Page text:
Simmerson creates the South Essex Regiment to impress friends at Horse Guards, but he is an incompetent hopeless leader totally unsuitable for war. In his first fight he loses the colours and has an entire battalion destroyed, and at the Battle of Talavera his cowardice almost loses the battle. Simmerson returns as a part of a crimping scheme where the second battalion of the South Essex is sold to other regiments. Sharpe discovers the truth and ruins Simmerson’s reputation forever, also later marrying his niece Jane Gibbons.
Portrayed by Michael Cochrane

El Católico (Sharpe’s Gold)
Spanish guerillo colonel in possession of a sizeable horde of gold Britain needs to complete the Lines of Torres Vedras. Sharpe steals the gold and El Católico chases him through the mountains and into Portugal, eventually becoming trapped inside Almeida together. Sharpe kills him in a bell tower before blowing up the magazine and escaping through the broken wall.

Pedro and Luis “Ferragus” Ferreira (Sharpe’s Escape)
Portuguese brothers who were trying to sell a warehouse full of stored food to the French for a big monetary reward. Sharpe, already an enemy of Ferragus after a fistfight over flour, discovers the warehouse. Sharpe eventually kills him just outside the Lines of Torres Vedras after escaping through a sewer in Coimbra.

Guy Loup (Sharpe’s Battle)
Loup and Sharpe meet each other after Sharpe executes two captured French rapists, and the two wage war on each other on an isolated Spanish fort/town. He tries to cause a mutiny among the mostly Irish new recruits Sharpe is training but sending fake newspapers into the camp, which reported brutalities committed by British soldiers garrisoned in Ireland. Sharpe kills him in a street fight.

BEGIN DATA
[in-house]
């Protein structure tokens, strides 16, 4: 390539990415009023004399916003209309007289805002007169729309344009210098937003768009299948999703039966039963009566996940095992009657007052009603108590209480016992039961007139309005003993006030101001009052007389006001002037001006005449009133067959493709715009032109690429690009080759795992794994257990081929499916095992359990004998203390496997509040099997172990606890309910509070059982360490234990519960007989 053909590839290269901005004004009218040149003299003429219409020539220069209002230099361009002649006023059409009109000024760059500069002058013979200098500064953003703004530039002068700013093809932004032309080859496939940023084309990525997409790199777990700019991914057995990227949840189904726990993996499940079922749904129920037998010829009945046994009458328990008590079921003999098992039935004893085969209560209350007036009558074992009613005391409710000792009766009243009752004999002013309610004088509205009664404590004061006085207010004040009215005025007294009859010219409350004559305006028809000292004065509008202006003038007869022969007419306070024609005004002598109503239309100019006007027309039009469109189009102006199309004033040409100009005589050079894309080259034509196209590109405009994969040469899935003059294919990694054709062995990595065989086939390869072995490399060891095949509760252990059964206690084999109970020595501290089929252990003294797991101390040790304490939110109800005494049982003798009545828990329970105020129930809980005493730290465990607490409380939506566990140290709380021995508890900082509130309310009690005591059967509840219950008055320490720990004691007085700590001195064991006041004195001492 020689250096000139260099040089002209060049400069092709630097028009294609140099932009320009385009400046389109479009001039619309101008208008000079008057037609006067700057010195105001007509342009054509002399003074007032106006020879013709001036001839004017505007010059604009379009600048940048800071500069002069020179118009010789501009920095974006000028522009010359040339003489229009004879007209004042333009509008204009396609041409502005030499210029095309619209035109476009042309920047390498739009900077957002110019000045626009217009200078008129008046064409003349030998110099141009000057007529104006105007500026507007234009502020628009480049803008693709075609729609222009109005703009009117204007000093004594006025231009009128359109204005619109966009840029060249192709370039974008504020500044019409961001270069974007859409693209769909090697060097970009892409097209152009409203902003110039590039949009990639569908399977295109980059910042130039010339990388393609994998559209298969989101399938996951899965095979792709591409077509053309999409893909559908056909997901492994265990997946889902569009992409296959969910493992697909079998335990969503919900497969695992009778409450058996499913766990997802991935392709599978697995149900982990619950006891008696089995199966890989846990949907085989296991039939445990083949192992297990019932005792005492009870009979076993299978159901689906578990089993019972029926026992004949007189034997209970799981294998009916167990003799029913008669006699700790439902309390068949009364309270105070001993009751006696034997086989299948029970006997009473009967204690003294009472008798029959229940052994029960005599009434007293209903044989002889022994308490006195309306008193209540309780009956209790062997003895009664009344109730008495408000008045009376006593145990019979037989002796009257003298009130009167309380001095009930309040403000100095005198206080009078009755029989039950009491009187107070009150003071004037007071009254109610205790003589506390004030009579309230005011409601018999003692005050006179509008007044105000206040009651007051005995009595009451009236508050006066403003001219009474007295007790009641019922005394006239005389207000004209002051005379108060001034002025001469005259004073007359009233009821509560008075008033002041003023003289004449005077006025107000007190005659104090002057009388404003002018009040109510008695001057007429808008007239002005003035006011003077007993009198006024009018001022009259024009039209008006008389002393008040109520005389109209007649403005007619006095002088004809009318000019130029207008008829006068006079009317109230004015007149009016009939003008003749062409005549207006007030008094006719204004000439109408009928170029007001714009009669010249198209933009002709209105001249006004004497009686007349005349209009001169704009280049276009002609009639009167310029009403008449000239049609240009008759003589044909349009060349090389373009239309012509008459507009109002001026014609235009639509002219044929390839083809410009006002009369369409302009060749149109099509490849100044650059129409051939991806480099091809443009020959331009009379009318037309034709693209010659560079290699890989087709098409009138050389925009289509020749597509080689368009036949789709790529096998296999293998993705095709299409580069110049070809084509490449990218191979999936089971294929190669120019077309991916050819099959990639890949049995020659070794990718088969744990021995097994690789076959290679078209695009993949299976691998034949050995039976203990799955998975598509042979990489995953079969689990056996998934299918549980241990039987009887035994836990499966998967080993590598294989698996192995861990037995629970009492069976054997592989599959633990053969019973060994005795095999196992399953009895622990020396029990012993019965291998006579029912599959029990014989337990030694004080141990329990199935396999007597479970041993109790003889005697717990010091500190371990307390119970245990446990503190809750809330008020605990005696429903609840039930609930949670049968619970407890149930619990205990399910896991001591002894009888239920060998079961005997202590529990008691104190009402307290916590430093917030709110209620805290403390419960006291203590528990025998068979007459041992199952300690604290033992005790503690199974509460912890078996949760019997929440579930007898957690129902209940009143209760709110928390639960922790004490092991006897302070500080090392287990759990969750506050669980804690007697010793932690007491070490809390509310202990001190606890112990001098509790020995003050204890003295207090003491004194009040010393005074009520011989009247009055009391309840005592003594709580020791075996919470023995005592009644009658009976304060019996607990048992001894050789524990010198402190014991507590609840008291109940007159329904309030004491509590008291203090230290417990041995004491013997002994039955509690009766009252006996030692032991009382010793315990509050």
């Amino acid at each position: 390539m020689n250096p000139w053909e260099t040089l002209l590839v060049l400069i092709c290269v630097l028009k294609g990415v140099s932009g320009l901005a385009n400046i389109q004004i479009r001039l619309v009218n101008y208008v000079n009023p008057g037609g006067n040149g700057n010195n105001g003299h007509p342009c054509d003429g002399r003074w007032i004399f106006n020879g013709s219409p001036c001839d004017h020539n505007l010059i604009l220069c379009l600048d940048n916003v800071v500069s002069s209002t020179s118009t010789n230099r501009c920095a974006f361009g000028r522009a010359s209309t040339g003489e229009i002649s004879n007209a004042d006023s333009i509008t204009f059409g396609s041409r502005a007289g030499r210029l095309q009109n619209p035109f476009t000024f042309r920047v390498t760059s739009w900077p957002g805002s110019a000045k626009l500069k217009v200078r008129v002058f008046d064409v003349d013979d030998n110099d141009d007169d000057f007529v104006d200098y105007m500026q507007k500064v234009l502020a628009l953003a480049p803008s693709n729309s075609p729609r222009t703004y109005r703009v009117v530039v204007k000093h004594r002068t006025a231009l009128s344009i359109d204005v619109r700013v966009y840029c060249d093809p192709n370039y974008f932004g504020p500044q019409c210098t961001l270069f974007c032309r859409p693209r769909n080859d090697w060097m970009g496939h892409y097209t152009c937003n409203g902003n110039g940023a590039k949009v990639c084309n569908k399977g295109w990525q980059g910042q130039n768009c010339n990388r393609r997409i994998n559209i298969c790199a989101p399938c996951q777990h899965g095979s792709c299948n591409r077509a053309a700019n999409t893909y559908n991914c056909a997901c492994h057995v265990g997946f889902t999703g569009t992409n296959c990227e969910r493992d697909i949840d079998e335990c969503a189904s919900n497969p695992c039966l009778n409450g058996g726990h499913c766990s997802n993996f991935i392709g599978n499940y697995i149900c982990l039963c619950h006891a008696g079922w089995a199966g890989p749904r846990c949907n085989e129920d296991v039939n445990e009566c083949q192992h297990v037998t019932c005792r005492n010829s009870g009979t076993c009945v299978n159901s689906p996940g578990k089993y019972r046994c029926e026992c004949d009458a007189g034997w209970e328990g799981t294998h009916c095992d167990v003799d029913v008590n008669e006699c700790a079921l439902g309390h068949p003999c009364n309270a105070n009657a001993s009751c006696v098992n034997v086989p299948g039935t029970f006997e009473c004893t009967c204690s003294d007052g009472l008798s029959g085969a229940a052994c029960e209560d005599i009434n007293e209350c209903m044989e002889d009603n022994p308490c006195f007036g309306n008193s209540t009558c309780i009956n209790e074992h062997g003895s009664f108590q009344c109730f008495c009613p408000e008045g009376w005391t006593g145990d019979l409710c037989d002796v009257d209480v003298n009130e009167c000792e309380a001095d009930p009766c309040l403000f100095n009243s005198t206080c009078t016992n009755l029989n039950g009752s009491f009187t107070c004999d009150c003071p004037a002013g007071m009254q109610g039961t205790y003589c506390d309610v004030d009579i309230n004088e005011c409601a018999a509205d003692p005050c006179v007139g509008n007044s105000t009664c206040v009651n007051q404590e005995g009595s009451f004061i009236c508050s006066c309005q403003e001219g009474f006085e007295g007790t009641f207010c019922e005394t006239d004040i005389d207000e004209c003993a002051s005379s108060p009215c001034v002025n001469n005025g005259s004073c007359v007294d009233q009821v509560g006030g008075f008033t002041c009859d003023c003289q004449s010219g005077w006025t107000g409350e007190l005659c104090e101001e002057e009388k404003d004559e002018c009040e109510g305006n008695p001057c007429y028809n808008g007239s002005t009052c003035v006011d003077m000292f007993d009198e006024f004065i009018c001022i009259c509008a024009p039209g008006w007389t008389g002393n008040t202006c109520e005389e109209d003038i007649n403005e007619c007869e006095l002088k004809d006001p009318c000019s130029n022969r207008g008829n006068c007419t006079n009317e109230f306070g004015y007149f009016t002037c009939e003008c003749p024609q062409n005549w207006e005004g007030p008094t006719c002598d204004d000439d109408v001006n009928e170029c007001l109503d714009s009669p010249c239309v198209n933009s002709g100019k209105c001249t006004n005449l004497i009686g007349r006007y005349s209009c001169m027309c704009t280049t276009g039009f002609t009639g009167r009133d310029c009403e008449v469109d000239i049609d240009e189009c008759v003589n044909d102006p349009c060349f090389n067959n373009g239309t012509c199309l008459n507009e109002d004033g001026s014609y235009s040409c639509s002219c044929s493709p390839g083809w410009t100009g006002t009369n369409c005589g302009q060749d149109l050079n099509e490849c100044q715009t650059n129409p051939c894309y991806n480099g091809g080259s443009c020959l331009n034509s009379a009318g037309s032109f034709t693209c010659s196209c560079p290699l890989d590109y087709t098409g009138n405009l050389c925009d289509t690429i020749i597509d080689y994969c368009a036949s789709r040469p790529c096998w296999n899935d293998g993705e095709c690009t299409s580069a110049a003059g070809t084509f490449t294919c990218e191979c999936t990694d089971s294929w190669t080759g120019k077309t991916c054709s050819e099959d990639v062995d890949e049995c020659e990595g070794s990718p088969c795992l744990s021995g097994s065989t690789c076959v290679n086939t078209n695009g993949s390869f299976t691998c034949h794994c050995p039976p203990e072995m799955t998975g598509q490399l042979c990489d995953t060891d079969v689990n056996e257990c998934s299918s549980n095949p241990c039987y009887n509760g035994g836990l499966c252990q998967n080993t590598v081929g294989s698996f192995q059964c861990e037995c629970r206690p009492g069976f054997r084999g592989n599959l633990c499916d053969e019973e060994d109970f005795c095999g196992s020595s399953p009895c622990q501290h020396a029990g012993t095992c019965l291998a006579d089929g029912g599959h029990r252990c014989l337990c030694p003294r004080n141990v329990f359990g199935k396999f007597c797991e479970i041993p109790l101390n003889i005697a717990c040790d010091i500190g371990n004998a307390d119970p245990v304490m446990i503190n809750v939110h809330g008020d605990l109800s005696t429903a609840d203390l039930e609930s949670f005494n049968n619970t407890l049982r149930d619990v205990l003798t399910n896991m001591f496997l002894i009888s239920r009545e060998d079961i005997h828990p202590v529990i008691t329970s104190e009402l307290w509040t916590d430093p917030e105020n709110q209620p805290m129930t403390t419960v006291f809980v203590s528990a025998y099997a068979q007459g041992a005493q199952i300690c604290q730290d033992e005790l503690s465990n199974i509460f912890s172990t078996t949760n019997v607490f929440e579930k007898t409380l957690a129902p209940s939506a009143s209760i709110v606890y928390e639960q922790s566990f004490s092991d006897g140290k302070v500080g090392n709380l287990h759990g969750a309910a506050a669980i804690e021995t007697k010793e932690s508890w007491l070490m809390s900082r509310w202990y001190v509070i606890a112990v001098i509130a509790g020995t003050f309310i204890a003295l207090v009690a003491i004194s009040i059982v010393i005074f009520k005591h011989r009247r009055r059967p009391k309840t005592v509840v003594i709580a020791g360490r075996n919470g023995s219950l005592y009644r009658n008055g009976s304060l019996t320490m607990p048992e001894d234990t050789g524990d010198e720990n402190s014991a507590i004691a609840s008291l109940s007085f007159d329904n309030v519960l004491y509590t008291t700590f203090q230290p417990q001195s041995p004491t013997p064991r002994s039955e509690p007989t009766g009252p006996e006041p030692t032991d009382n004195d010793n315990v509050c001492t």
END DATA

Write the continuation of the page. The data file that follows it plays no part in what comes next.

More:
Portrayed by Oliver Cotton

Philippe Leroux (Sharpe’s Sword)
Leroux is a sadistic conniving French colonel, initially taken prisoner by Sharpe. Leroux charms his way out of being treated harshly but Sharpe still suspects he is not who he says he is. Leroux escapes captivity and hides himself inside the French garrisoned town of Salamanca, where he wounds Sharpe badly. After Sharpe’s recovery he storms Salamanca and kills Leroux in a duel. He is also the brother of Hélenè Leroux, who gives Sharpe her brothers sword.
Portrayed by Patrick Fierry

Pot-au-Feu (Sharpe’s Enemy)
Alleged French Marshal and former cook, Pot-au-Feu is the leader of the band of deserters terrorising people across northern Spain. He captures Josefina Lacosta and an English woman married to a French colonel, Madame Dubreton. He demands a ransom paid by Sharpe for the women’s release but is then defeated by Sharpe during an attack on his captured convent.
Portrayed by Tony Haygarth

Pierre Ducos (Sharpe’s Battle, Sharpe’s Enemy, Sharpe’s Honour, Sharpe’s Siege, Sharpe’s Revenge)
The French version of Hogan, only a lot more evil. Ducos and Sharpe first run afoul of each other when Sharpe breaks his spectacles, and for revenge Ducos conspires to have Sharpe blamed for the rape of Hélène Leroux, which backfires. Ducos also breaks the telescope given to Sharpe by Wellington. Later, Ducos betrays Napoleon and steals his treasure but also finds a way to have Sharpe blamed for the theft until Sharpe captures him in Italy. He is executed for treason by a royalist firing squad.
Portrayed by Féodor Atkine

Lord Simon Fenner (Sharpe’s Regiment)
The likely organiser of the crimping scheme, Fenner is also the Secretary of War and a respected politician. When Sharpe uncovers the scheme Fenner is ruined, which also enabled Lady Anne Camoynes to gain her freedom.
Portrayed by Nicholas Farrell

Girdwood (Sharpe’s Regiment)
Involved in the crimping scheme with Simmerson, Girdwood is a strict disciplinarian with an irrational hatred of dogs and Ireland. The scheme is uncovered by Sharpe and Girdwood, given a reprieve as long as he fights, is driven mad by the horrors of war at the Battle of Nivelles.